Read the full report | Economist Milton Friedman first described his vision for a school voucher program in a 1955 essay titled The Role of Government in Education. Arguing that government operation of schools could not be justified in what he called a “predominantly free enterprise society,” and convinced that the free market would produce a better educational product, Friedman developed the concept of school vouchers as a way that government could both fund the education of its citizens and create better schools:
“Governments could require a minimum level of education which they could finance by giving parents vouchers redeemable for a specified maximum sum per child per year if spent on ‘approved’ educational services. Parents would then be free to spend this sum and any additional sum on purchasing educational services from an ‘approved’ institution of their own choice…The result of these measures would be a great widening in the educational opportunities open to our children… They would bring a healthy increase in the variety of educational institutions available …Private initiative and enterprise would quicken the pace of progress in this area as it has in so many others.”
With those sentences, the concept of school vouchers was born. Today, there are various school voucher programs in place around the nation, but none share all the qualities that Friedman felt were critical to the success of such a program. To his way of thinking, a successful voucher system needed to have the following characteristics:
• Vouchers should be universal, not means-tested. Early voucher programs in places like Milwaukee were targeted toward low-income students only. In Friedman’s view, all children were entitled to school choice, not just some. Further, the more children that participated in a given choice program, the more new schools would open to meet the demand, and the more new choices families would have in selecting a school that best met the needs of their child.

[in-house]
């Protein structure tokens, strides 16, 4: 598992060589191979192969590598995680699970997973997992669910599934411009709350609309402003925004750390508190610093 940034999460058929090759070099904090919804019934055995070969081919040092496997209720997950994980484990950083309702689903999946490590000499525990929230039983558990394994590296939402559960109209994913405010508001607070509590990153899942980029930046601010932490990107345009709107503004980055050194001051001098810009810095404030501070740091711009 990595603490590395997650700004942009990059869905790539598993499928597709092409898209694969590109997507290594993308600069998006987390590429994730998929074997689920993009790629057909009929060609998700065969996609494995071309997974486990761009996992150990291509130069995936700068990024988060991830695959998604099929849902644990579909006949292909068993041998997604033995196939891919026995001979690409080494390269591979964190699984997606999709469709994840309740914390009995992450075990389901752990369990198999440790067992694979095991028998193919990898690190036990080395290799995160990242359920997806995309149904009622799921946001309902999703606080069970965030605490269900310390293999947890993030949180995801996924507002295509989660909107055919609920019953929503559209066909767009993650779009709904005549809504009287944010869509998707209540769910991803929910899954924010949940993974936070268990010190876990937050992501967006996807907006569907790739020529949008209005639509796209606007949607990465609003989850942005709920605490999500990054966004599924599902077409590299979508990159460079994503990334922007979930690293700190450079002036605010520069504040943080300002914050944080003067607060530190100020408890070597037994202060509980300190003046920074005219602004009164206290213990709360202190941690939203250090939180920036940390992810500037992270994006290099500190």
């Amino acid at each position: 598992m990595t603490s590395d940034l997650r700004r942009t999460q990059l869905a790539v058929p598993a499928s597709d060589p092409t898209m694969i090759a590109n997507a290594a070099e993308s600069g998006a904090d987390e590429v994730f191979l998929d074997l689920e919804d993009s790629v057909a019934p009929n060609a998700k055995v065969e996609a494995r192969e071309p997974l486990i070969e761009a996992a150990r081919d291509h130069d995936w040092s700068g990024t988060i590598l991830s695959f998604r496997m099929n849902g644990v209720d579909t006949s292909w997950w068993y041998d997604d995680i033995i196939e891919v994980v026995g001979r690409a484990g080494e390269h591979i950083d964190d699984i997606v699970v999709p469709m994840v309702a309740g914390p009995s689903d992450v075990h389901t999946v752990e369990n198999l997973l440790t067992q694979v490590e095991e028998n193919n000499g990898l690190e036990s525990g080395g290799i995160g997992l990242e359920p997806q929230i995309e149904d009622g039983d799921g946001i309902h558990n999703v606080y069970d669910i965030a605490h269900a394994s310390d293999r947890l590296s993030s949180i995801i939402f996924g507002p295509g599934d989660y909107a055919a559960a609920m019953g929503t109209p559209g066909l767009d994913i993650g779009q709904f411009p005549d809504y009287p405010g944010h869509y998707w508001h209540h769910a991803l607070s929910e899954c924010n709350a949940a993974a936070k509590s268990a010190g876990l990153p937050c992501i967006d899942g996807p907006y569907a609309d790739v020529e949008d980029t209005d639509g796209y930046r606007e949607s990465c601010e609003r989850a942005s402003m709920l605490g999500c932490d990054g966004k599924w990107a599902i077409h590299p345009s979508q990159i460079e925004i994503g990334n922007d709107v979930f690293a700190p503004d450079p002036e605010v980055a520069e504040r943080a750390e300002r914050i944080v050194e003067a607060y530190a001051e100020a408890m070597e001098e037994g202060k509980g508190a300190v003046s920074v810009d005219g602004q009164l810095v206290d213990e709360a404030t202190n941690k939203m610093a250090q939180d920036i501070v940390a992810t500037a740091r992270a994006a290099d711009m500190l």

• Vouchers should be of sufficient monetary value to offer real choice and encourage entrepreneurship. As supportive as Friedman was of the voucher program in Cleveland, one of the nation’s first, he was critical of the low monetary value of that city’s vouchers. In his view, providing a school voucher that could buy little did not really provide a choice to those parents who could not afford to supplement the voucher with their own funds. Furthermore, for true educational choice to happen, entrepreneurial educators would have to be able to afford to open competing schools, and only vouchers of sufficient value would be incentive enough to foster the creation of these new school options.
• Vouchers should be as free as possible from government restrictions. Simply put, school choice programs would not result in a broad marketplace of educational options if governments over-regulate them. While there is clear value in governments insisting on safety, financial accountability and so forth, too many voucher programs put limits on which schools students may attend, or force schools to adopt state standards, curriculum, and testing regimes. Friedman felt that fewer restrictions would lead to greater innovation and better schools.
In short, school voucher programs should be available to all students, should be structured and funded in such a way as to encourage entrepreneurship and choice options, and should be free enough from the meddling of government bureaucrats that schools of choice are able to be innovative and to develop new and creative ways to meet the needs of every child….